1.  Ethyl alcohol – colorless and odorless, it is a carrier for other ingredients, as it evaporates quickly.  It can cause respiratory tract and skin irritation in susceptible people.

2.  Coumarin – naturally occurring in tonka beans, coumarin is in the majority of fragrances, but is usually synthetically derived from coal tar.

3.  Benzyl Benzoate – a synthetic chemical that is used in fragrances.  It can also be in artificial flavors, preservatives, and solvents.  For some, benzyl benzoate can cause both eye and skin irritation, and the chemical may have some culpability in the development of breast cancer cells.

4.  Phthalates – a particular type of chemical compound that I’ll talk about in depth in a later blog, but the long and the short of it is that phthalates are known endocrine disruptors.  You really don’t want them in your life anywhere, and willfully slathering on phthalates is a questionable activity at best.

5.  Essential Oils – or not.  Many perfumes use synthetically produced essential oils instead of the real McCoy.

6.  Aldehyde – typically derived from petroleum.

There are typically between 50 and 100 fragrance chemicals in one particular scent so the list above is definitely on the short side, but I just wanted to give you a taste of what you are smearing on yourself when you apply perfume or any scented product, for that matter.  Taken as a whole, they are capable of causing central nervous system disorders, cancer, birth defects, allergies and asthma.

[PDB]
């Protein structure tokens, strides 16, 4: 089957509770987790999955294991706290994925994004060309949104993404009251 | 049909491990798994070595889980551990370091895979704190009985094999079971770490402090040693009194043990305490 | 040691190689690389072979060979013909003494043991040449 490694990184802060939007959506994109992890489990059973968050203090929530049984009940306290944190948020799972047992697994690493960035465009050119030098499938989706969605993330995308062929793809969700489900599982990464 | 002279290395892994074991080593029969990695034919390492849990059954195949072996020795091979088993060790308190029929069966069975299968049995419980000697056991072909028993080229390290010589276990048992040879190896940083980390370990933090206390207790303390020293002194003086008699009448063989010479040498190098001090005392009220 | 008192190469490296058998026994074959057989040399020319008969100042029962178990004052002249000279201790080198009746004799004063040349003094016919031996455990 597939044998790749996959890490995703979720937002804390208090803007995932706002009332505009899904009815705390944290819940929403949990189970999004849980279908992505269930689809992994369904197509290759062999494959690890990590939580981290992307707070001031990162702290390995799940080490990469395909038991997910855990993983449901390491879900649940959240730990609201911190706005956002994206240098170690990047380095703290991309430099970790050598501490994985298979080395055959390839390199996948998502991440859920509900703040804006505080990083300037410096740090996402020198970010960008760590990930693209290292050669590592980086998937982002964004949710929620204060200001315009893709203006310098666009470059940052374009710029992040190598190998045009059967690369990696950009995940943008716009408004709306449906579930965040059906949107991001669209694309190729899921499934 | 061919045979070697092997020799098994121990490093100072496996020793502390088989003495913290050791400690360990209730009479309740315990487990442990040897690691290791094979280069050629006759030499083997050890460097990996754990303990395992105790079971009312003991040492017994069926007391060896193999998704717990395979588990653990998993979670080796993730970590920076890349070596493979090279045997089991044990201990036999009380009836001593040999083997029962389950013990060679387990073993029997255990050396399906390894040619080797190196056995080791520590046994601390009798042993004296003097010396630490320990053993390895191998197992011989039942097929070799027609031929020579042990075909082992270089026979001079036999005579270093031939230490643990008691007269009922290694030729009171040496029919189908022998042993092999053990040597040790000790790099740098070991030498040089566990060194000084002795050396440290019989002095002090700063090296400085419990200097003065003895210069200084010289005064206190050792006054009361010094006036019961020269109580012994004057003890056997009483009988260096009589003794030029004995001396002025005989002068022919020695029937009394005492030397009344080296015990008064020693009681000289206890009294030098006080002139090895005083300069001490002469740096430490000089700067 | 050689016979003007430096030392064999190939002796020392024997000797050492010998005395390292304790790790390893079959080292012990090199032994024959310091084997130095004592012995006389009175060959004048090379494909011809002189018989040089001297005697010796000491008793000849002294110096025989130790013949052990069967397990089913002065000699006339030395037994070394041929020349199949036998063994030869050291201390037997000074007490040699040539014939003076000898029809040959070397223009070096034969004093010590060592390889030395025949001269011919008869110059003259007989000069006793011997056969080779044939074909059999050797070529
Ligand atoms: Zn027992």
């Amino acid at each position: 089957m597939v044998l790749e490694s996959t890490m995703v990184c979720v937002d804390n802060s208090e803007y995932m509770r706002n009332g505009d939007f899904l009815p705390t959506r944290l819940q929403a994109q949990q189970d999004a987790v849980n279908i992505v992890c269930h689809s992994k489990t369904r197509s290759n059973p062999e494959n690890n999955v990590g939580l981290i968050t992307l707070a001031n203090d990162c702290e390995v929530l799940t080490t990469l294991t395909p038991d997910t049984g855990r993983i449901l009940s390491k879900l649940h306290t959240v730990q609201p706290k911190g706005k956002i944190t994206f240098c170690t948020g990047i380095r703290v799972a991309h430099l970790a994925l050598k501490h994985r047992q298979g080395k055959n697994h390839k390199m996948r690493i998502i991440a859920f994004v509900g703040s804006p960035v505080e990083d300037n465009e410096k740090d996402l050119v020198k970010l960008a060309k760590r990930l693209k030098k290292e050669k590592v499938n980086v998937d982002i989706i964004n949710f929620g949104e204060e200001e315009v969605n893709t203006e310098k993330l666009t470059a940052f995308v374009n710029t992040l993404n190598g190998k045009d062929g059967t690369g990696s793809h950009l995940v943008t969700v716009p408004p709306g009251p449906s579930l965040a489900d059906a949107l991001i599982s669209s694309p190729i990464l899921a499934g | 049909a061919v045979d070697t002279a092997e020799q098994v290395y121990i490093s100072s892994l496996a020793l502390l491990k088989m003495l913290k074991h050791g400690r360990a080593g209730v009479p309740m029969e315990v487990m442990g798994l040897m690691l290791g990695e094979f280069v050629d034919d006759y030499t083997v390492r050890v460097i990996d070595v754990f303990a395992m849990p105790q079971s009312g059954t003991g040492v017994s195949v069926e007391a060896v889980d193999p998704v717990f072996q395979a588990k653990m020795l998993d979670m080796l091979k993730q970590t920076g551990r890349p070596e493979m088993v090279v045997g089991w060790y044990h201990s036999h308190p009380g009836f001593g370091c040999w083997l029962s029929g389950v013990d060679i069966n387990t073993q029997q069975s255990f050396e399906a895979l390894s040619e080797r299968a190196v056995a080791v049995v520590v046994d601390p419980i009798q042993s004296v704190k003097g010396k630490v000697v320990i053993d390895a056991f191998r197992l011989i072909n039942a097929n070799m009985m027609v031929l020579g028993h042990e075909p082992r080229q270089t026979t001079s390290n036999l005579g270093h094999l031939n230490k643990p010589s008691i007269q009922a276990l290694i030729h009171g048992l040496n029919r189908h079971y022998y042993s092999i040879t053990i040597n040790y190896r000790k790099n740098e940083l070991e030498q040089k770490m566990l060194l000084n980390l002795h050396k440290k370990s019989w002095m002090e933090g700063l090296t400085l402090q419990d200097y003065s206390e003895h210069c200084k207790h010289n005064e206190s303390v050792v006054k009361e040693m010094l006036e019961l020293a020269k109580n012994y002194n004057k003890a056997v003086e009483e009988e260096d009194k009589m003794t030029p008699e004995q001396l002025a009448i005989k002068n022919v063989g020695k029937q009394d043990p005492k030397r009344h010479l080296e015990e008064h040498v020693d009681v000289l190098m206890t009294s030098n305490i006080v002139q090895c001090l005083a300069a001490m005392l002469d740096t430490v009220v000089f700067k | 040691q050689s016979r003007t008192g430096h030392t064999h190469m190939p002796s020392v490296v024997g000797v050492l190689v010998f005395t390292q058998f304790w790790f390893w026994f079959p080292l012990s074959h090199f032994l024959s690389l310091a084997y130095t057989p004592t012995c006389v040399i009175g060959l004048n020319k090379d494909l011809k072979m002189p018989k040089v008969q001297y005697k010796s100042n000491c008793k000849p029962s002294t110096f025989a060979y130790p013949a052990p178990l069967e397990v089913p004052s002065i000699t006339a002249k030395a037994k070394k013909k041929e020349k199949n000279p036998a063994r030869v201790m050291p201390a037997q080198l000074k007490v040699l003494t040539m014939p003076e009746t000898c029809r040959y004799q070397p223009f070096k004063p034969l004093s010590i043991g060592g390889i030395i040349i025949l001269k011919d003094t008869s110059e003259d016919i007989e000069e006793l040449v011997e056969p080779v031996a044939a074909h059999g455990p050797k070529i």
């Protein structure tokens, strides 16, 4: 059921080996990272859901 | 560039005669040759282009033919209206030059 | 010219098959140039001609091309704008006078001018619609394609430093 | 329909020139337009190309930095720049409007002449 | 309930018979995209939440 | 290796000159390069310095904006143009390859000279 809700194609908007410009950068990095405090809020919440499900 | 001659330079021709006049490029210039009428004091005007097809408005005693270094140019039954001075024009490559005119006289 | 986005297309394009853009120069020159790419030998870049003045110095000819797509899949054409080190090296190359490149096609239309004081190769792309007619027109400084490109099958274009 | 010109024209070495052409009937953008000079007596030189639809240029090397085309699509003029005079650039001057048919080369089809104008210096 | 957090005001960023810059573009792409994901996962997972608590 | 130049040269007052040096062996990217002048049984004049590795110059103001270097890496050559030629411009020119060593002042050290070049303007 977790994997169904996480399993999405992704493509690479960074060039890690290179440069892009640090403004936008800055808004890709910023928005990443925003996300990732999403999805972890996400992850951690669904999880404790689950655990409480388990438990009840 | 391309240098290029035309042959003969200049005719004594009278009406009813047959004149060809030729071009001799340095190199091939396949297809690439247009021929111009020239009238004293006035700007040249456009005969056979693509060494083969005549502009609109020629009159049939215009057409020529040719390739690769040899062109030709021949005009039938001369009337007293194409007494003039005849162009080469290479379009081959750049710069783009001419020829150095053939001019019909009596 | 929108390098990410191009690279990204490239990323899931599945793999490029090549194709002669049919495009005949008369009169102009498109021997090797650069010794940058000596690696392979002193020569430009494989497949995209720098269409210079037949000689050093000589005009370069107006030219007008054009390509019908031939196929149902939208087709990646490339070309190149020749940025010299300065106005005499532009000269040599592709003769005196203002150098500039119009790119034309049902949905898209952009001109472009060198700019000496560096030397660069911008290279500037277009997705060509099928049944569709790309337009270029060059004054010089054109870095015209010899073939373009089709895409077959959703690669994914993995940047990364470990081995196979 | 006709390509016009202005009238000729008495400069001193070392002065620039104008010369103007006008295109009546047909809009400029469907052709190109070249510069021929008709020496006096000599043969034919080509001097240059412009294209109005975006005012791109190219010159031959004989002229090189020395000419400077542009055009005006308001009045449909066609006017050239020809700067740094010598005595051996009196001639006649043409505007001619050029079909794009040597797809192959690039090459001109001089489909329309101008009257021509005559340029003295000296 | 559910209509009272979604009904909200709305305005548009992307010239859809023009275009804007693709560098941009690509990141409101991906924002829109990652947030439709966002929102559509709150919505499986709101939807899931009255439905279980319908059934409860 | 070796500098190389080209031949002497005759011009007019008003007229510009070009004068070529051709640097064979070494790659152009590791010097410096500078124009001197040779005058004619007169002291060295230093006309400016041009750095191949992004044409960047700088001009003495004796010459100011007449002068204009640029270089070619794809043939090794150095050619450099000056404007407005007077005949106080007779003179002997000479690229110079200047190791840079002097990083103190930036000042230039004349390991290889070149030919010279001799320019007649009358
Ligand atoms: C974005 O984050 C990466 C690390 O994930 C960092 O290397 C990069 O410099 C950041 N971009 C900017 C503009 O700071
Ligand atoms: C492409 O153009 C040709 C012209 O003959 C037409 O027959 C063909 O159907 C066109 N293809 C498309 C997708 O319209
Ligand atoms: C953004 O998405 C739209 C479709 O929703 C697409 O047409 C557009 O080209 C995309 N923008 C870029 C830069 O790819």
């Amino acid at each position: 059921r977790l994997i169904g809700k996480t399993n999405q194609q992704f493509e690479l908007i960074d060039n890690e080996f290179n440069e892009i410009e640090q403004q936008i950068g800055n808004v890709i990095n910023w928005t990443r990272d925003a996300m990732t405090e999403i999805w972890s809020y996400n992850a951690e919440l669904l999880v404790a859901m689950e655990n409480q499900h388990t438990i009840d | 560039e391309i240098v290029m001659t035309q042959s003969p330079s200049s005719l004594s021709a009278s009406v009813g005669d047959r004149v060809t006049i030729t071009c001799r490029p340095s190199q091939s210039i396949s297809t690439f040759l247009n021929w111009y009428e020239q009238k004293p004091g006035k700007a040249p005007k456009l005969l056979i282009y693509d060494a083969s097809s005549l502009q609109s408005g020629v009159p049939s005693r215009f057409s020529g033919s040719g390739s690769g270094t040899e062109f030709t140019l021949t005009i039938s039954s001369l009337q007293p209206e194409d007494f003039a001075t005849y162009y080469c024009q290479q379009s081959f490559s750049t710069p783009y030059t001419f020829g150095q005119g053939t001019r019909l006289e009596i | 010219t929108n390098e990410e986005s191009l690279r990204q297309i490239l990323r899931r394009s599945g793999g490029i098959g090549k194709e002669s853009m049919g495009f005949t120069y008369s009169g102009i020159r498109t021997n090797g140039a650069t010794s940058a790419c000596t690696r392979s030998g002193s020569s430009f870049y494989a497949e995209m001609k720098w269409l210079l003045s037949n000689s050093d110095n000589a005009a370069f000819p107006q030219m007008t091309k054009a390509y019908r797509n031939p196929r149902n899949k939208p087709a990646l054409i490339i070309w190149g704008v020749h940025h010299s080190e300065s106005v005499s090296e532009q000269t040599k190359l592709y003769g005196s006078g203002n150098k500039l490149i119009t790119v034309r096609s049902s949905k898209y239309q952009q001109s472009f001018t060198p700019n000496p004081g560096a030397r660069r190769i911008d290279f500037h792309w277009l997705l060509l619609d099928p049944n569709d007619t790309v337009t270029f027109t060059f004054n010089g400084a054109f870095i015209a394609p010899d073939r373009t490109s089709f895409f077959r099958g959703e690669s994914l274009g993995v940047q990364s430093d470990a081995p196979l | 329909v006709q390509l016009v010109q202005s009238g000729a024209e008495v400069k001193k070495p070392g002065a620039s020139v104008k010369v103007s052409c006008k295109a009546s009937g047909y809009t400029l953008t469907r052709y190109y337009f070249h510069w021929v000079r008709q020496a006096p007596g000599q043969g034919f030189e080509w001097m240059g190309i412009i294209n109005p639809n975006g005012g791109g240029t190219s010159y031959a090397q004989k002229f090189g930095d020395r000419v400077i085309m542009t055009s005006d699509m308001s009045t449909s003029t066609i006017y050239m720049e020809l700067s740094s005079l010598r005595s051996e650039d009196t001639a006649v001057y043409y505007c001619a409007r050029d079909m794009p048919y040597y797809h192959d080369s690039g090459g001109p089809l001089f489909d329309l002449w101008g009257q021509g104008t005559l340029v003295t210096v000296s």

No, we don’t need to go live in a bubble, but we can make smarter choices.  Won’t you join me in doing so?

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Pajama Talk – How to shop for chemically safe pajamas

Clothes have changed.  They’ve gone from being made exclusively from cotton, wool, and silk to being made from fancy blends, synthetics, and even recycled materials.  With this has come an infusion of chemicals into our clothing.  I’ll cover more of this in general in a later post, but for now I want to focus only on sleepwear, as a good night’s sleep is the best way for us to rejuvenate, and the sleepwear we choose is part of that equation.

Two words will do it here:  Buy organic.  PJ’s, nightgowns, footies – whatever your preference, make sure it’s organic.  Cotton is your best bet.  Organic cotton has no chemical flame retardants or other nasties in it, and is the top pic.

It’s ugly!  My choices are limited!  Help!!!!

Yes, all of the above can be an issue.  But really, which would you rather have?  A lovely negligee embedded with toxic chemicals close to your skin, or soft organic cotton that helps promote your long-term health?

How about clothes with bamboo?  That’s natural!

They sound good, but on further exploration, the bamboo – even organically grown bamboo – is processed in a chemical soup to make it soft.  Until they can come up with a non-toxic way to process bamboo, I don’t recommend using it.  (Not for bedding, either!)

What about silk?

It is important to look nice for you loved one from time to time.  We all benefit from a little passion in our lives.  Enter silk.  Silk, ramie, or other natural fabrics can be just fine.  So splurge on these if you want to look ravishing from time to time and get a healthy night sleep.  Non-dyed silk is a better choice, but mental health can be just as important as physical health, so this splurge I’m on board with. Just don’t wear them all the time.

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How to Choose Healthy Bedding for your home